Nichole Tucker, MA, is the Web Editor for Targeted Oncology. Tucker received her Bachelor of Arts in Mass Communications from Virginia State University and her Master of Arts in Media & International Conflict from University College Dublin.
A biologic license application has been submitted to the FDA for the PD-1 monoclonal antibody drug penpulimab for the third-line treatment of metastatic nasopharyngeal carcinoma.
A biologic license application (BLA) has been submitted to the FDA for the PD-1 monoclonal antibody drug penpulimab (AK105) for the third-line treatment of metastatic nasopharyngeal carcinoma (NPC), according to a press release from Akeso, Inc, the developer of the agent.1
The application for approval is supported by data from the phase 2 AK105-202 trial (NCT03866967) in which penpulimab showed encouraging anti-tumor activity and a favorable safety profile when administered to patients with metastatic NPC who progressed after 2 or more prior lines of therapy, according to results presented during the 36th Society for Immunotherapy of Cancer (SITC) Annual Meeting and later published in the Journal for Immunotherapy of Cancer.2
AK105-202 is a multicenter, single-arm, open-label study during which patients received penpulimab 200 mg every 2 weeks until progression or unacceptable toxicity. The ongoing study has a primary end point of objective response rate (ORR) per RECIST v1.1 assessed by an independent review committee (IRC). Disease control rate (DCR), duration of response (DOR), and progression-free survival (PFS) are also being investigated as key secondary end points.
At a median follow-up of 7.9 months (range, 0.9-16.9 months), the ORR observed in 111 patients was 27.0% (95% CI, 19.0%-36.3%). In the subgroup of patients who were identified as PD-L1 positive, the confirmed ORR was 39.5% (95% CI, 25.0%-55.6%). In the PD-L1-negative population, the confirmed ORR was 19.7% (95% CI, 10.9%-31.3%). The DCR was 49.5% (95% CI, 39.9%-59.2%).
In terms of the durability of treatment, the median DOR was not reached with penpulimab (95% CI, 0.95+ to 11.43+). The 6-month DOR rate observed with penpulimab was 85.6% (95% CI, 52.5%-96.3%).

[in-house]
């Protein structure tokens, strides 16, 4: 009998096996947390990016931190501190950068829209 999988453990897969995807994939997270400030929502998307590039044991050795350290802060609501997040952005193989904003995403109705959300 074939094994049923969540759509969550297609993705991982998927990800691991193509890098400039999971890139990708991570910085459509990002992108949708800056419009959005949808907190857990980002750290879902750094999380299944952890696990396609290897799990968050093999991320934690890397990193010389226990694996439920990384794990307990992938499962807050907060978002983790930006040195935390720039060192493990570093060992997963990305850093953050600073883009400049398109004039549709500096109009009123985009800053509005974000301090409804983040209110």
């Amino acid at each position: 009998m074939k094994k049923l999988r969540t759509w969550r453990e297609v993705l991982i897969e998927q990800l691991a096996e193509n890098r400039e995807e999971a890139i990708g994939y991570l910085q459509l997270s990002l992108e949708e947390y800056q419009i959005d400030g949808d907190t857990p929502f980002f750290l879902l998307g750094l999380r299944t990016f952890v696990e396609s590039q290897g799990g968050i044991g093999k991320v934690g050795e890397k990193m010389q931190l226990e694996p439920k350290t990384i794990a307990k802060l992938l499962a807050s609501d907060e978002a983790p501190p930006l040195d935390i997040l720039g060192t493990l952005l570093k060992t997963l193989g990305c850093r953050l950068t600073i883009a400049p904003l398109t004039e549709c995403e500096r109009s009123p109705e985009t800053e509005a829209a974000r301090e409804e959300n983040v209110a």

The experimental therapy led to treatment-related adverse events (TRAEs) in 79.2%, and 14.6% of those were grade 3 in severity. Treatment discontinuations were needed for 3.1% of patients. There were also serious AEs in 10.0% of patients. Occurring in more than 10.0% of patients, the most common TRAEs observed in the study were fever (24.5%), hypothyroidism (24.6%), anemia (23.1%), alanine aminotransferase increased (17.0%), and white blood count decreased (10.8%). The most common grade ≥3 TRAEs, which occurred in 2.0% of patients overall, were hepatic function abnormal (2.3%) and anemia (2.3%).
The BLA for penpulimab will be reviewed through the FDA’s Real-Time Oncology Review (RTOR), making it the first drug from China to potentially be reviewed within the program. The RTOR accelerates the approval of agents reviewed. Submission of the BLA follows breakthrough therapy designation and fast track designation granted by FDA to penpulimab for the third-line treatment of metastatic NPC.1
1. Akeso's Penpulimab Monoclonal Antibody Submitted BLA in the United States. News release. Akeso, Inc. May 24, 2021. Accessed May 24, 2021.
2. Chen X, Wang W, Zou Q, et al. A phase II study of the anti-programmed cell death-1 (PD-1) antibody penpulimab in patients with metastatic nasopharyngeal carcinoma (NPC) who had progressed after two or more lines of chemotherapy. A phase II study of the anti-programmed cell death-1 (PD-1) antibody penpulimab in patients with metastatic nasopharyngeal carcinoma (NPC) who had progressed after two or more lines of chemotherapy. J Immunother Cancer. 2020;8(suppl 3):8. doi:10.1136/jitc-2020-SITC2020.0804